LeadingAge Magazine · September/October 2015 • Volume 05 • Number 05

Achieving High Compliance With an Associate Influenza Vaccination Program

September 13, 2015 | by Mary Woloski, R.N.

This provider’s flu shot program for associates succeeded with a combination of new policies and coordinated education for all staff.

Westminster-Canterbury of the Blue Ridge, Charlottesville, VA, implemented a highly successful influenza vaccination program for associates in the 2014-2015 flu season, achieving a 99% vaccination rate.

We had been closely tracking associate flu shot compliance for the last two years. The 2012-2013 flu season saw 66.9% compliance (Figure 1) and the 2013-2014 flu season saw 73.5% compliance (Figure 2). Despite considerable effort at education and flu vaccine availability, there remained a high number of associates refusing the influenza vaccine (approximately 25%, or 75 associates in the 2013-2014 flu season).

We revised our associate handbooks, making influenza immunization a condition of employment. We also revised the Associate Influenza Policy.

From associates who refused vaccination for medical or religious reasons, we required valid documentation of those reasons. These associates were to wear a surgical mask while on campus and throughout the flu season.

We ordered individually dosed inactivated quadrivalent influenza vaccine, which had the added benefit of being preservative-free. We also ordered 10 doses of trivalent cell culture-based inactivated influenza vaccine and 10 doses of trivalent inactivated intradermal vaccine.

Our Associate Consent (or Declination) for Influenza Vaccination form helped us track associates’ flu choice responses. The form offers four options:

1. Obtaining the flu shot at the workplace
2. Obtaining the flu shot elsewhere
3. Refusing for medical reasons
4. Refusing for religious reasons

Our online education program was used to track associates completing the form. The infection control nurse received copies of the forms and was responsible for tracking the data.

Education and communication between the infection control nurse and the management team was paramount. A double-sided, 1-page information sheet was provided to all managers and supervisors to assist them in promoting the associate influenza program.

We held education sessions (with prizes for flu shot participation), and provided individual counseling as well. A hallway display addressed myths and barriers to influenza vaccine, and offered prizes for answering 10 “Questions of the Day” for a 2-week period.

The influenza vaccine was available to all associates throughout the flu season via various flu shot sessions, a traveling flu shot cart, during the clinic operating hours and in all the care areas. The deadline for compliance was Nov. 30th, 2014.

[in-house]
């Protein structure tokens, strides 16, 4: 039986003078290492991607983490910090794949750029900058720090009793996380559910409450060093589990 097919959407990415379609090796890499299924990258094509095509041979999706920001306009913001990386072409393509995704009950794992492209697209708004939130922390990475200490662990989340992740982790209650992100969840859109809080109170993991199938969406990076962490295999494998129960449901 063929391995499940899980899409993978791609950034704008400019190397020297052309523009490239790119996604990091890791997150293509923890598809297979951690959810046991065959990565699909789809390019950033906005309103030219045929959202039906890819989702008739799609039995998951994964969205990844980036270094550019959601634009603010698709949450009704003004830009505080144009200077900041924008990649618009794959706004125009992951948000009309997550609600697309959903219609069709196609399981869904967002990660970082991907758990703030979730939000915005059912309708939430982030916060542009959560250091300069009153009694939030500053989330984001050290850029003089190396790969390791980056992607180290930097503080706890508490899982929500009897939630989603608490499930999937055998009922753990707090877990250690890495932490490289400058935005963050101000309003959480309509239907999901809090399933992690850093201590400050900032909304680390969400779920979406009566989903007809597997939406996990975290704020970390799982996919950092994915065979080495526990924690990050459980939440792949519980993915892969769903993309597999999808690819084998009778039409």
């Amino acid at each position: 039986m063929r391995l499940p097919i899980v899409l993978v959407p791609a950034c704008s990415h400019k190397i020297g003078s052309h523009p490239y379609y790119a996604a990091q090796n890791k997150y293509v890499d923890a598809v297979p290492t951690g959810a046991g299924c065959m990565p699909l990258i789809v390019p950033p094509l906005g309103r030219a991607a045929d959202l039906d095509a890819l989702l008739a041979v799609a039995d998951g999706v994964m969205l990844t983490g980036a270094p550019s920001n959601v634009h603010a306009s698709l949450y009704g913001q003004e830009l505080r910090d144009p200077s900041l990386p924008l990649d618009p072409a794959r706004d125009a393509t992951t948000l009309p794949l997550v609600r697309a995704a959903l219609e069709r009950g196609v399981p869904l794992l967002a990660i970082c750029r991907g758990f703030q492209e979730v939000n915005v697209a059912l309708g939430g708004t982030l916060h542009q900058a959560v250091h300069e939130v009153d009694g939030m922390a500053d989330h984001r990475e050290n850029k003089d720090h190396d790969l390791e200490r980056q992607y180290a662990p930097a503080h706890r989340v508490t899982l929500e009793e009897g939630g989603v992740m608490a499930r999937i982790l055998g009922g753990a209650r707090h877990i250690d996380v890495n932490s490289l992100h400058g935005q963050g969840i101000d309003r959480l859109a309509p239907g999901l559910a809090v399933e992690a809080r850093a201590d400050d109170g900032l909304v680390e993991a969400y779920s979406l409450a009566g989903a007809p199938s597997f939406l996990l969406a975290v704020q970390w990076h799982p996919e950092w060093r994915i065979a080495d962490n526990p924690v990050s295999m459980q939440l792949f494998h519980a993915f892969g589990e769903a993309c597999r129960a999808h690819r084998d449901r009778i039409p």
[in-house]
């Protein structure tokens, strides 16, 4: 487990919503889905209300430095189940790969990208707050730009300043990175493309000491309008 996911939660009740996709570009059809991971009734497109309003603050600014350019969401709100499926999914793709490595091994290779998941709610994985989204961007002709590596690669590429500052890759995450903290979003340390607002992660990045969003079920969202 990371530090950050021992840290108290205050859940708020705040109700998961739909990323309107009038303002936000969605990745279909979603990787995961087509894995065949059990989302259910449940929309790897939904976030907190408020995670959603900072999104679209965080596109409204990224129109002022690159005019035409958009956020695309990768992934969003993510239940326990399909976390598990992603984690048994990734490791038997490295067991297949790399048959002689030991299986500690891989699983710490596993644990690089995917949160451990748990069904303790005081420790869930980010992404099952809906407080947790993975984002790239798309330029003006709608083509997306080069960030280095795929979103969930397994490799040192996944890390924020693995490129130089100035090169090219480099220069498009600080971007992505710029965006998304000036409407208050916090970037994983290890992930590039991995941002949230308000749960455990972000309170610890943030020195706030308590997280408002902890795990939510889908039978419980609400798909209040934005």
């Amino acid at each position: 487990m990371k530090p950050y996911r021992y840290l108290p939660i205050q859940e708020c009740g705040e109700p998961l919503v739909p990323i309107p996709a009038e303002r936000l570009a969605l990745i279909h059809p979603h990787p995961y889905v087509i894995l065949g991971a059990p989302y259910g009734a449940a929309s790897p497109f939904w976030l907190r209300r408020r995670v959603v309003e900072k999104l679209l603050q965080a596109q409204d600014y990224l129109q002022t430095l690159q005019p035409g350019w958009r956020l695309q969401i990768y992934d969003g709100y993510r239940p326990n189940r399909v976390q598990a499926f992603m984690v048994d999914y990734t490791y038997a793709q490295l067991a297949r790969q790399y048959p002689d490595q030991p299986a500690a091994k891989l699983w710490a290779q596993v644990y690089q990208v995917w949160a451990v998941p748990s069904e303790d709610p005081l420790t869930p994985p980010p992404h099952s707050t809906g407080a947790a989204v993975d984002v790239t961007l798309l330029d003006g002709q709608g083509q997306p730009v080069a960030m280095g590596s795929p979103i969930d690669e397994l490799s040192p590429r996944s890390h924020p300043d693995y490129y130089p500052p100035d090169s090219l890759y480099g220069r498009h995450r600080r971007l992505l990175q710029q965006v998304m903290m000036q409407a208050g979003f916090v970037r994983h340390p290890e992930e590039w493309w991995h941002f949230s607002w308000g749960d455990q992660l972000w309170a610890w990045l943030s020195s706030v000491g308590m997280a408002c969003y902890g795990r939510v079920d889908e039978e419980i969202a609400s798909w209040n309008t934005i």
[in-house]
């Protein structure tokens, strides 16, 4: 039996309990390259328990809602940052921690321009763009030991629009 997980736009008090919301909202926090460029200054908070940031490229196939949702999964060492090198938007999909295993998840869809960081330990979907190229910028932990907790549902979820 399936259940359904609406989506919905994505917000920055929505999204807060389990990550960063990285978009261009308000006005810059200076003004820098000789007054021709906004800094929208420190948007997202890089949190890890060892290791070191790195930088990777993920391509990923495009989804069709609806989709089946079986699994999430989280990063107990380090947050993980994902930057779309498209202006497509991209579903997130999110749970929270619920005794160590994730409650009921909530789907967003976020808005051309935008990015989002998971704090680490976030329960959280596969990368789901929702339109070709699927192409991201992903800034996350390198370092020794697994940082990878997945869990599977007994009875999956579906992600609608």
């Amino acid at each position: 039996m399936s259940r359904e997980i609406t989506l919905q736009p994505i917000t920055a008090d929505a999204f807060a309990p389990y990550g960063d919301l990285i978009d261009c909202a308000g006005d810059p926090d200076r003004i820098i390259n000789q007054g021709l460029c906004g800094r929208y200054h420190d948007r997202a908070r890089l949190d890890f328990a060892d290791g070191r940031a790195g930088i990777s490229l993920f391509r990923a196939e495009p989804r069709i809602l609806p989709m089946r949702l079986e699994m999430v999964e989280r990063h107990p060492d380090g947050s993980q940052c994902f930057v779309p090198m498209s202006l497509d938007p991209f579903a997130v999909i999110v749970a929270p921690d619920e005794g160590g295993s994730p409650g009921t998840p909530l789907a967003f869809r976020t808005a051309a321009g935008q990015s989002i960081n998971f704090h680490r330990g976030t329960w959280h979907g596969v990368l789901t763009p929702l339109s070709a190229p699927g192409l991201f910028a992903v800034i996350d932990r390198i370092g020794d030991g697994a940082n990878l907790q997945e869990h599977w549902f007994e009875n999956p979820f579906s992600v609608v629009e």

Our associate influenza vaccination policy, along with the support of the administration, including all senior managers, supervisors and head nurses, was instrumental in obtaining successful results. The support and encouragement of both the CEO/president and the medical director, as well as the efforts of the infection control nurse, were crucial.

We achieved a 99% success rate (Figure 3). Only 3 associates out of 311 refused the influenza vaccine, based on appropriately documented medical reasons; they wore surgical masks through the entire flu season. No associates refused the vaccine for religious reasons. There was 100% compliance in completing the Associate Consent (or Declination) for Influenza Vaccination form. There were no terminations as a result of the policy nor were there associates who left as a result of the policy. All new hires throughout the flu season were compliant with the policy.

Our resident influenza vaccination rates were also quite high. Vaccine information sheets and consent forms are provided to family and/or residents in September. Large influenza vaccination flu sessions were organized for independent living residents and advertised throughout the campus. Residents were also involved in tracking attendance. Notices were posted throughout the campus.

The results were impressive. We achieved a 100% vaccination rate in the health center (nursing home), 88.2% in Catered Living (assisted living) and 100% in Vista (our dementia unit). About 95% compliance was achieved in the independent living areas. Six residents refused and nine could not be contacted.

Our influenza vaccination campaign was well orchestrated, with many committed to the outcome. Literature supports the idea of such a flu shot campaign with consequences, as voluntary action has proven to be insufficient and has failed. Associate influenza vaccination is a responsibility of both health care institutions and health care professionals and is especially important in the long-term care arena. Indeed, associate influenza vaccination may very well be seen as a measure of quality of care in the future.